The spread of day schools beyond the Orthodox community is no doubt the result of multiple forces at work simultaneously: the perceived decline in public education, the resurgence in Jewish ethnicity in the 1960s and 1970s and religiosity in the 1980s and 1990s, the increasing affluence of the Jewish community that made day schools both economically feasible and socially acceptable, and the integration of Jews into American society that made the “common” experience of public education less necessary.

Today’s day school population is much more heterogeneous, and its children may not be as knowledgeable, as committed, or as involved in Jewish life and observance as their counterparts in the past. Today’s day school families may not be as involved in Jewish activities in the home, at the synagogue, or in the community. As a result, Jewish day schools may not be able to follow the old formulas that ensured their effectiveness in the past. Day schools will have to invent new strategies to serve a broader range of families who may not, initially, find Jewish life and Jewish learning to be compelling values in their lives. They will have to find ways to continue to offer intensive Jewish education while at the same time serving as “gateways” into Jewish life for these new groups of families.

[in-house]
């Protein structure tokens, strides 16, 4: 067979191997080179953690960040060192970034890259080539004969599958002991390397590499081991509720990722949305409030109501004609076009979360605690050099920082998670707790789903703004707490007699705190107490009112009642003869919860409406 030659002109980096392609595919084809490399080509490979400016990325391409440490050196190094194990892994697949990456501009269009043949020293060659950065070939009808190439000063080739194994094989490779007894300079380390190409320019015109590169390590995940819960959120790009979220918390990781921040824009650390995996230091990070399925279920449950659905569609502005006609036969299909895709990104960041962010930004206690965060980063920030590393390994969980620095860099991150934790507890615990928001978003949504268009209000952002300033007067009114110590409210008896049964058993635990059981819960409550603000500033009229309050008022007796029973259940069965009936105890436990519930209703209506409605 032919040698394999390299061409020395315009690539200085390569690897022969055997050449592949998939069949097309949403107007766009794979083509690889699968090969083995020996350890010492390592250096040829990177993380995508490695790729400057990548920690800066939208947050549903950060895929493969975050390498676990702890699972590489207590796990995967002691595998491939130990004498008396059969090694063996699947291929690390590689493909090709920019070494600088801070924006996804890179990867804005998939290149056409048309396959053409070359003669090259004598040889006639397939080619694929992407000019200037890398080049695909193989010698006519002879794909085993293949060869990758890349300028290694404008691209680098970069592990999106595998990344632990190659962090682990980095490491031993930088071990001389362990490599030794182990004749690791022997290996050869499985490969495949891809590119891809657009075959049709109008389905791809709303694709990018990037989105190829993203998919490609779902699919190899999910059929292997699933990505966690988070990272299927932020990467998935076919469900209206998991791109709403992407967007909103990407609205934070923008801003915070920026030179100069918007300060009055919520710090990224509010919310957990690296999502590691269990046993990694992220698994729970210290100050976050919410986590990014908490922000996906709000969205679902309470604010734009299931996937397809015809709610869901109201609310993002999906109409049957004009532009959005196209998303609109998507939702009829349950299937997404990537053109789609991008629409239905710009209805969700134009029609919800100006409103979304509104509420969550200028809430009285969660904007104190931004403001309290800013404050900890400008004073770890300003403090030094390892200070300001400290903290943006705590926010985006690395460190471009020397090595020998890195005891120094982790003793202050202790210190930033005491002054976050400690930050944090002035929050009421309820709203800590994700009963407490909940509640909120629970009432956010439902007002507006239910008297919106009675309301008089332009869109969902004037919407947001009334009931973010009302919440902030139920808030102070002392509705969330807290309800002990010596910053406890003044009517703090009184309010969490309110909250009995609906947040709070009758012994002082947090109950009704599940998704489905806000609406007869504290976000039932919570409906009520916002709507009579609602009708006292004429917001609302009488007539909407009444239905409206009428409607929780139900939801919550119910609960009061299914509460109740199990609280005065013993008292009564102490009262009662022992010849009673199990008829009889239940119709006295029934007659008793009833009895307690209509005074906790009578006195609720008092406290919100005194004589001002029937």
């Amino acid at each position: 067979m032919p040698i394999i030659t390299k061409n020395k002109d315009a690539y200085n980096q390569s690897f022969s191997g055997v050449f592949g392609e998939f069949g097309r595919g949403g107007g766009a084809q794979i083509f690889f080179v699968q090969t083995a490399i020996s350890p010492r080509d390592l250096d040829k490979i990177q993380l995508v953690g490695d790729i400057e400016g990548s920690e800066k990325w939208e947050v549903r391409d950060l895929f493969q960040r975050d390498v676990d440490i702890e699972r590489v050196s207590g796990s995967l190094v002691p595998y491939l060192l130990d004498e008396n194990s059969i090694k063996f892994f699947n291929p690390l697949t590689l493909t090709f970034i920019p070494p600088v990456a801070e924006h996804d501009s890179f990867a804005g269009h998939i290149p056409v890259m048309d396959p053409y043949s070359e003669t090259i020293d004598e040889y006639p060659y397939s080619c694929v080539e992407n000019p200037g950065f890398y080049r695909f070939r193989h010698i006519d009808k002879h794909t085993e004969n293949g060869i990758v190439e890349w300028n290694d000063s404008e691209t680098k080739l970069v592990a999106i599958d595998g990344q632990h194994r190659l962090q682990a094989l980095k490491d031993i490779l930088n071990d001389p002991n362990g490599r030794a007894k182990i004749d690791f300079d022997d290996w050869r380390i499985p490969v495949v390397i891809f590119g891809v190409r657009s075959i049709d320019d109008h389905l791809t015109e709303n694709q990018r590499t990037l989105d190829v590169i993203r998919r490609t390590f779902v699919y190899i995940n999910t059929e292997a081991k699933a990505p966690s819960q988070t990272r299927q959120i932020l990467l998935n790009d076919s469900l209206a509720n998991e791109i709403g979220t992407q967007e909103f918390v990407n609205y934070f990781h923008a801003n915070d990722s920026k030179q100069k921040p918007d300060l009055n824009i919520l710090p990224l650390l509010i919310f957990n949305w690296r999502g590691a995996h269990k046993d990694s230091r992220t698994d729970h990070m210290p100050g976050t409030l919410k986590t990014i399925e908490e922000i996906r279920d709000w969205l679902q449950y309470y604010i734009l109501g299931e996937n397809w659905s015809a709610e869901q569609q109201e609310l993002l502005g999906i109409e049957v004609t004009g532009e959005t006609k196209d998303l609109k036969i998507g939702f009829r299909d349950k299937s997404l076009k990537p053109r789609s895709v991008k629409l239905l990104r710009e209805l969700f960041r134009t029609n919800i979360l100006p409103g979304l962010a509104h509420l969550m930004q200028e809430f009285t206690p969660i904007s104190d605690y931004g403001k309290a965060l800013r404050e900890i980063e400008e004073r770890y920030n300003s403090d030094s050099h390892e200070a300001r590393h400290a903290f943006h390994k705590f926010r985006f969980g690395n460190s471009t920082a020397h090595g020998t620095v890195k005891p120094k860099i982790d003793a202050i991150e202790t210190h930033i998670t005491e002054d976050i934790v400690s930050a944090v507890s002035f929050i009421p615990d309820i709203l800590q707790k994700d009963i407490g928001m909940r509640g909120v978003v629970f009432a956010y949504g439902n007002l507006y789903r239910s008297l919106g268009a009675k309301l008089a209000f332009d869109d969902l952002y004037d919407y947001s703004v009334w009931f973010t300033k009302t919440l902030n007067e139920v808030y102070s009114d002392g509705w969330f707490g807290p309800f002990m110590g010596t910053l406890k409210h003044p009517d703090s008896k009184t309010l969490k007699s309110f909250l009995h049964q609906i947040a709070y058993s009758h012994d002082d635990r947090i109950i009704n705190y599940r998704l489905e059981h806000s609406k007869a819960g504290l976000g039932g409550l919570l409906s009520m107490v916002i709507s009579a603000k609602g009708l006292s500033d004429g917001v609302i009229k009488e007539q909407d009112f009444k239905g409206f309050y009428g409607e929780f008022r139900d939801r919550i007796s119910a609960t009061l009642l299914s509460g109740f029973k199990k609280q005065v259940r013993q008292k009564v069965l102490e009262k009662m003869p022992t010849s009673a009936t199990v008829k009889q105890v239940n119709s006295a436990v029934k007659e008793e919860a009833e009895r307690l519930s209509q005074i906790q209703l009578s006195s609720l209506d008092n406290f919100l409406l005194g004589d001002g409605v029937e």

In order to prepare for the new realities they will face, day schools must address three challenges. The first and most obvious challenge is how to create a welcoming environment for children and parents who come to the school out of a variety of motivations, not all of which may match the school’s portrait of an ideal day school family. To be effective gateways, day schools will have to find ways to meet families “where they are,” validate their life choices, and help them find a comfortable space within the Jewish community. Like synagogues, preschools, and Jewish community centers, day schools will have to examine how they reach out to families, how they integrate new families into the community, and how they help families connect to Judaism and the Jewish community.

A second challenge, which flows from the first, is for day schools to redefine their mission in light of the greater diversity of the population they serve. To be effective in the new environment, day schools will have to broaden their mission and take responsibility for educating children and adults, including parents, teachers, and board members. Day schools will have to become Jewish learning communities in which Jewish learning is a prized activity for children and adults wherever and whenever they gather. Only in this way can children see that Jewish learning is treasured in deed and not just in word.